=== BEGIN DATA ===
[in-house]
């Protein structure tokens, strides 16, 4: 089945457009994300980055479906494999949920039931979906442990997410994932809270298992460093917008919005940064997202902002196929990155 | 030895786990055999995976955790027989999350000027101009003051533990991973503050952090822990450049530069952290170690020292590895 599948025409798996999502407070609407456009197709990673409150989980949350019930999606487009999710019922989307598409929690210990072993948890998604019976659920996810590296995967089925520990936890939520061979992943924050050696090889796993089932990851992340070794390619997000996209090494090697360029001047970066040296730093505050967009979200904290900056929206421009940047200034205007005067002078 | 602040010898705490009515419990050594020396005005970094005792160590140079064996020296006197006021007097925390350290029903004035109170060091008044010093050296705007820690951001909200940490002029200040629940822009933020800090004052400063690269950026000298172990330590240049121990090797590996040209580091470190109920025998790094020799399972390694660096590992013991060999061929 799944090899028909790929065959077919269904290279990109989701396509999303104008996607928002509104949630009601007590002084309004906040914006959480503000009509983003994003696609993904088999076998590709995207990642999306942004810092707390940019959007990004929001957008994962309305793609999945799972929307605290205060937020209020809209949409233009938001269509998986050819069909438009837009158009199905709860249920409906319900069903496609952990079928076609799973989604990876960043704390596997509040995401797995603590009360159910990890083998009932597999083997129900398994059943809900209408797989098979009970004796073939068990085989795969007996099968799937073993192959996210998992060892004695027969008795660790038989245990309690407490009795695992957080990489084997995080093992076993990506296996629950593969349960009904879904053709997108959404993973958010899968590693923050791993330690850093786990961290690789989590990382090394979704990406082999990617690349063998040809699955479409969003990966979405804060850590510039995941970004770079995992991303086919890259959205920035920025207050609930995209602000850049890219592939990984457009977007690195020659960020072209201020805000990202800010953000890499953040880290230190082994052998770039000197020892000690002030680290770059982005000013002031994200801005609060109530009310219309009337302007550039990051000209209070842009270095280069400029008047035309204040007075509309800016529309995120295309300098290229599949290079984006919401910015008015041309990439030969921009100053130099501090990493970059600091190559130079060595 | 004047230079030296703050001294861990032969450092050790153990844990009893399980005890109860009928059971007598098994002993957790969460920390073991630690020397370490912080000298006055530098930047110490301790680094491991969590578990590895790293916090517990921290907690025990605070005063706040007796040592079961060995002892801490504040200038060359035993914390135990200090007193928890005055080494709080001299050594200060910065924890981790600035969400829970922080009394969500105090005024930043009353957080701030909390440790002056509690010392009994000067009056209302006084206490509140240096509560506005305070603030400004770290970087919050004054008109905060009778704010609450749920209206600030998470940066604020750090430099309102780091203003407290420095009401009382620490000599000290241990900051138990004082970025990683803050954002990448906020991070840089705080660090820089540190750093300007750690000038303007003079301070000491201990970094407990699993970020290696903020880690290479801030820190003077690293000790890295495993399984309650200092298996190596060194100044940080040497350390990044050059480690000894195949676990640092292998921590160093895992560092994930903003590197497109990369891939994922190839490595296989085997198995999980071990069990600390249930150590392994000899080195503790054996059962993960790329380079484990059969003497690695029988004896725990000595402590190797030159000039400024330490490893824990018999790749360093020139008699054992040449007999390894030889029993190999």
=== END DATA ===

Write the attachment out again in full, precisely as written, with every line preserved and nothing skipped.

[in-house]
């Protein structure tokens, strides 16, 4: 089945457009994300980055479906494999949920039931979906442990997410994932809270298992460093917008919005940064997202902002196929990155 | 030895786990055999995976955790027989999350000027101009003051533990991973503050952090822990450049530069952290170690020292590895 599948025409798996999502407070609407456009197709990673409150989980949350019930999606487009999710019922989307598409929690210990072993948890998604019976659920996810590296995967089925520990936890939520061979992943924050050696090889796993089932990851992340070794390619997000996209090494090697360029001047970066040296730093505050967009979200904290900056929206421009940047200034205007005067002078 | 602040010898705490009515419990050594020396005005970094005792160590140079064996020296006197006021007097925390350290029903004035109170060091008044010093050296705007820690951001909200940490002029200040629940822009933020800090004052400063690269950026000298172990330590240049121990090797590996040209580091470190109920025998790094020799399972390694660096590992013991060999061929 799944090899028909790929065959077919269904290279990109989701396509999303104008996607928002509104949630009601007590002084309004906040914006959480503000009509983003994003696609993904088999076998590709995207990642999306942004810092707390940019959007990004929001957008994962309305793609999945799972929307605290205060937020209020809209949409233009938001269509998986050819069909438009837009158009199905709860249920409906319900069903496609952990079928076609799973989604990876960043704390596997509040995401797995603590009360159910990890083998009932597999083997129900398994059943809900209408797989098979009970004796073939068990085989795969007996099968799937073993192959996210998992060892004695027969008795660790038989245990309690407490009795695992957080990489084997995080093992076993990506296996629950593969349960009904879904053709997108959404993973958010899968590693923050791993330690850093786990961290690789989590990382090394979704990406082999990617690349063998040809699955479409969003990966979405804060850590510039995941970004770079995992991303086919890259959205920035920025207050609930995209602000850049890219592939990984457009977007690195020659960020072209201020805000990202800010953000890499953040880290230190082994052998770039000197020892000690002030680290770059982005000013002031994200801005609060109530009310219309009337302007550039990051000209209070842009270095280069400029008047035309204040007075509309800016529309995120295309300098290229599949290079984006919401910015008015041309990439030969921009100053130099501090990493970059600091190559130079060595 | 004047230079030296703050001294861990032969450092050790153990844990009893399980005890109860009928059971007598098994002993957790969460920390073991630690020397370490912080000298006055530098930047110490301790680094491991969590578990590895790293916090517990921290907690025990605070005063706040007796040592079961060995002892801490504040200038060359035993914390135990200090007193928890005055080494709080001299050594200060910065924890981790600035969400829970922080009394969500105090005024930043009353957080701030909390440790002056509690010392009994000067009056209302006084206490509140240096509560506005305070603030400004770290970087919050004054008109905060009778704010609450749920209206600030998470940066604020750090430099309102780091203003407290420095009401009382620490000599000290241990900051138990004082970025990683803050954002990448906020991070840089705080660090820089540190750093300007750690000038303007003079301070000491201990970094407990699993970020290696903020880690290479801030820190003077690293000790890295495993399984309650200092298996190596060194100044940080040497350390990044050059480690000894195949676990640092292998921590160093895992560092994930903003590197497109990369891939994922190839490595296989085997198995999980071990069990600390249930150590392994000899080195503790054996059962993960790329380079484990059969003497690695029988004896725990000595402590190797030159000039400024330490490893824990018999790749360093020139008699054992040449007999390894030889029993190999």